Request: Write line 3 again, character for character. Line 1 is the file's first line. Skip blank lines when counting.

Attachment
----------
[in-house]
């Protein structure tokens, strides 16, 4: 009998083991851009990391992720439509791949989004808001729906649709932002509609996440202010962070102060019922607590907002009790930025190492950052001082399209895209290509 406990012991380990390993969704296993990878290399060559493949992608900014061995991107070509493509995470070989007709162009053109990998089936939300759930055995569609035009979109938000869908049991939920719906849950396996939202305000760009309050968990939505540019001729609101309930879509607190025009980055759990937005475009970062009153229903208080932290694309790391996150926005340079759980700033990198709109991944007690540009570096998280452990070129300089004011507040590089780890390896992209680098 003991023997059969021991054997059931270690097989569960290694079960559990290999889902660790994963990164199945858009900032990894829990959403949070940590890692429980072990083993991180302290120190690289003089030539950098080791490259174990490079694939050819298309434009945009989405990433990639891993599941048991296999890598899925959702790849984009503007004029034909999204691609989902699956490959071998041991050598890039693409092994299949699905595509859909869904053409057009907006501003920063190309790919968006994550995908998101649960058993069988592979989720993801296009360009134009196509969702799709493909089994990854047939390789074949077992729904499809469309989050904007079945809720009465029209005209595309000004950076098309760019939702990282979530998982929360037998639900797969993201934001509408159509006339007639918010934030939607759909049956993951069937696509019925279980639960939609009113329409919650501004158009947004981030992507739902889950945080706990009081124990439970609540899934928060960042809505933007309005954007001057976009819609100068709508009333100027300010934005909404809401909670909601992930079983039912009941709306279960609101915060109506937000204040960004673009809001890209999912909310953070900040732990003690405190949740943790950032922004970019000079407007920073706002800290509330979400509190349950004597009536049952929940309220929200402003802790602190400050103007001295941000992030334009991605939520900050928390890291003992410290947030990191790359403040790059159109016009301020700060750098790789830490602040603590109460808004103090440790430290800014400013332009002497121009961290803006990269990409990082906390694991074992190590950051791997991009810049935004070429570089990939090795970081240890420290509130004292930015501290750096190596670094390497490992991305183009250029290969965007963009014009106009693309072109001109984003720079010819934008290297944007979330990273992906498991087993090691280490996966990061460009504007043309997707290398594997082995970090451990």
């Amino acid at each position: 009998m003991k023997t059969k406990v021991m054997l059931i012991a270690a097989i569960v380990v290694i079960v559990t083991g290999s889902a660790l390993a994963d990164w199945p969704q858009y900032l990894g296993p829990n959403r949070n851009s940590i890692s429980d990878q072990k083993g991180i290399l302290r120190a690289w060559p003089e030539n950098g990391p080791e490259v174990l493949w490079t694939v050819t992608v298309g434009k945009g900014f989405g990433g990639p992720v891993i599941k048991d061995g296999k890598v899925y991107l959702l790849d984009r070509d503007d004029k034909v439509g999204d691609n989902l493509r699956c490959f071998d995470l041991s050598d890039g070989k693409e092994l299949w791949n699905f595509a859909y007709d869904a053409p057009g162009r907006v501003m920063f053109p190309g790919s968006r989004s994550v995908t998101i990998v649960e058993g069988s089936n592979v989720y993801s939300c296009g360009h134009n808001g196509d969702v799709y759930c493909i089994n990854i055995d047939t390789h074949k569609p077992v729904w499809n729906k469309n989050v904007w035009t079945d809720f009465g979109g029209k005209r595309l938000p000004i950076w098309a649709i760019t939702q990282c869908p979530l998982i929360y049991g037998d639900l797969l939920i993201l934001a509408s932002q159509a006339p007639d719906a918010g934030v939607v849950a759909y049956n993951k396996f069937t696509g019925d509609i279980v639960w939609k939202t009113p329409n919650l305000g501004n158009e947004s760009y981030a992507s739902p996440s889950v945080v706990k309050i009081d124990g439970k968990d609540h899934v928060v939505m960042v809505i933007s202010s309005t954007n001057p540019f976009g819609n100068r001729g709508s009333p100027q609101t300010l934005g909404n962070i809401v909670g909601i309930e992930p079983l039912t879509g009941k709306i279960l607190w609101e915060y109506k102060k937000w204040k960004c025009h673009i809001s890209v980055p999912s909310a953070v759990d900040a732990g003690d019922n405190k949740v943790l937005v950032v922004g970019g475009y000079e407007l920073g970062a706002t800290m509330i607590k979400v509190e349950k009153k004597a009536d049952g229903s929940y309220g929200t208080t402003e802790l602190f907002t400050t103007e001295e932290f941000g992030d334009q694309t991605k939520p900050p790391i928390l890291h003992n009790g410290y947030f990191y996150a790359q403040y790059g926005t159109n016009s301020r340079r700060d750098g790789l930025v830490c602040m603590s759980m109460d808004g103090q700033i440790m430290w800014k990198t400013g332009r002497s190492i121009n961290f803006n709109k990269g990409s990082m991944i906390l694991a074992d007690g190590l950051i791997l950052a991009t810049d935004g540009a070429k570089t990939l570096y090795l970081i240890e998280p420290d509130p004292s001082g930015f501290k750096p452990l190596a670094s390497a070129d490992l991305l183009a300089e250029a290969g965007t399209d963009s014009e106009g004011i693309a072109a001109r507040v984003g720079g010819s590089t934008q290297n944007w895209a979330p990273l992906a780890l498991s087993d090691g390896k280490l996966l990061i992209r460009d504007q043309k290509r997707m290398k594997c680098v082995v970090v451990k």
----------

């Amino acid at each position: 009998m003991k023997t059969k406990v021991m054997l059931i012991a270690a097989i569960v380990v290694i079960v559990t083991g290999s889902a660790l390993a994963d990164w199945p969704q858009y900032l990894g296993p829990n959403r949070n851009s940590i890692s429980d990878q072990k083993g991180i290399l302290r120190a690289w060559p003089e030539n950098g990391p080791e490259v174990l493949w490079t694939v050819t992608v298309g434009k945009g900014f989405g990433g990639p992720v891993i599941k048991d061995g296999k890598v899925y991107l959702l790849d984009r070509d503007d004029k034909v439509g999204d691609n989902l493509r699956c490959f071998d995470l041991s050598d890039g070989k693409e092994l299949w791949n699905f595509a859909y007709d869904a053409p057009g162009r907006v501003m920063f053109p190309g790919s968006r989004s994550v995908t998101i990998v649960e058993g069988s089936n592979v989720y993801s939300c296009g360009h134009n808001g196509d969702v799709y759930c493909i089994n990854i055995d047939t390789h074949k569609p077992v729904w499809n729906k469309n989050v904007w035009t079945d809720f009465g979109g029209k005209r595309l938000p000004i950076w098309a649709i760019t939702q990282c869908p979530l998982i929360y049991g037998d639900l797969l939920i993201l934001a509408s932002q159509a006339p007639d719906a918010g934030v939607v849950a759909y049956n993951k396996f069937t696509g019925d509609i279980v639960w939609k939202t009113p329409n919650l305000g501004n158009e947004s760009y981030a992507s739902p996440s889950v945080v706990k309050i009081d124990g439970k968990d609540h899934v928060v939505m960042v809505i933007s202010s309005t954007n001057p540019f976009g819609n100068r001729g709508s009333p100027q609101t300010l934005g909404n962070i809401v909670g909601i309930e992930p079983l039912t879509g009941k709306i279960l607190w609101e915060y109506k102060k937000w204040k960004c025009h673009i809001s890209v980055p999912s909310a953070v759990d900040a732990g003690d019922n405190k949740v943790l937005v950032v922004g970019g475009y000079e407007l920073g970062a706002t800290m509330i607590k979400v509190e349950k009153k004597a009536d049952g229903s929940y309220g929200t208080t402003e802790l602190f907002t400050t103007e001295e932290f941000g992030d334009q694309t991605k939520p900050p790391i928390l890291h003992n009790g410290y947030f990191y996150a790359q403040y790059g926005t159109n016009s301020r340079r700060d750098g790789l930025v830490c602040m603590s759980m109460d808004g103090q700033i440790m430290w800014k990198t400013g332009r002497s190492i121009n961290f803006n709109k990269g990409s990082m991944i906390l694991a074992d007690g190590l950051i791997l950052a991009t810049d935004g540009a070429k570089t990939l570096y090795l970081i240890e998280p420290d509130p004292s001082g930015f501290k750096p452990l190596a670094s390497a070129d490992l991305l183009a300089e250029a290969g965007t399209d963009s014009e106009g004011i693309a072109a001109r507040v984003g720079g010819s590089t934008q290297n944007w895209a979330p990273l992906a780890l498991s087993d090691g390896k280490l996966l990061i992209r460009d504007q043309k290509r997707m290398k594997c680098v082995v970090v451990k």